And then, along comes this study (h/t) showing that while women mix it up, men overwhelmingly read fiction by men.

This has forced me to examine my own history of misogyny.

“But Dana,” you say, “your profile pic is a woman!”

Look, just because I’m female doesn’t mean I can’t have a rather dim view of my own sex.  And I believe I know where it came from: I hate being female.  I’m pretty sure it has to do with the plumbing.  I’m one of those lucky gals whose time of the month feels like – well, I don’t quite know how to describe it.  Put it this way: when I had my first kidney stone, the doc told me the women who’d been through labor and stones said stones were worse.  I figured childbirth must be a cakewalk, then, because the kidney stone wasn’t half as bad as the cramps I dealt with every month.  Three days of crippling misery.  I won’t go into details.  Suffice it to say, it was enough to make anyone loathe being female.  It’s gotten better with age, thankfully, but it’s still an ordeal.

That could be part of what turned me off to the feminine mystique.  Then there was my upbringing.  We had a grand total of three or four girls in my neighborhood.  One of my earliest memories ever is standing at the end of our driveway, holding the handlebar of my trike, watching a solid wall of boys zip by, and wondering where are the girls?!  Then I hopped aboard and joined the melee.  From the age of three on, I spent about 2% of my time playing dress-up with the one worthwhile chick in my neighborhood, and the remaining 98% climbing trees, skinning knees, getting muddy, and playing war games with the guys.  Ever since, the vast majority of my closest friends have had dangly bits.  The guys get me.  We share most of the same interests (excepting sports and dating women).  The girl friends I had were usually tomboys like me, or if they weren’t, they had minds sharp as Toledo steel under the makeup.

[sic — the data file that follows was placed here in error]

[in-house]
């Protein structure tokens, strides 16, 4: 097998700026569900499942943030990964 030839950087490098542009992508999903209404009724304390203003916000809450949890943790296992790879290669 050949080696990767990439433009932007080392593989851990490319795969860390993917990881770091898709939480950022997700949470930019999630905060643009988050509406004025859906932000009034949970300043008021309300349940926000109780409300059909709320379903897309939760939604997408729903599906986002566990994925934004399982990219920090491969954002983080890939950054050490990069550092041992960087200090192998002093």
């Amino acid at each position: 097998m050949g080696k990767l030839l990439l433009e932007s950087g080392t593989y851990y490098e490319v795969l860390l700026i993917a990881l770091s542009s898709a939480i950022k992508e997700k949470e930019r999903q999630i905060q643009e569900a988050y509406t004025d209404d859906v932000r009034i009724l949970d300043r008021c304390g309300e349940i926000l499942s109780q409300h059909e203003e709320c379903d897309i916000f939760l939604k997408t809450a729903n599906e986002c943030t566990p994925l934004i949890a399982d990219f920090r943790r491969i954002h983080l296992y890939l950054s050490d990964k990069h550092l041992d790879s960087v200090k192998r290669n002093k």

So, due in part to the kids I ran with and the evil nature of my lady parts, I tended to neglect the wonders of womankind.  And I ended up rather blinded to the fact that there were, in fact, quite a few women out there kicking arse and taking names.  I’ve got billions of examples of that.  But we’ll start with where I first realized I’d been seriously losing out by neglecting my own gender: science fiction and fantasy.  I had this semi-conscious bias toward male writers for the longest time.  I suppose I was afraid that if I picked up a book written by a chick, it would bore me to death.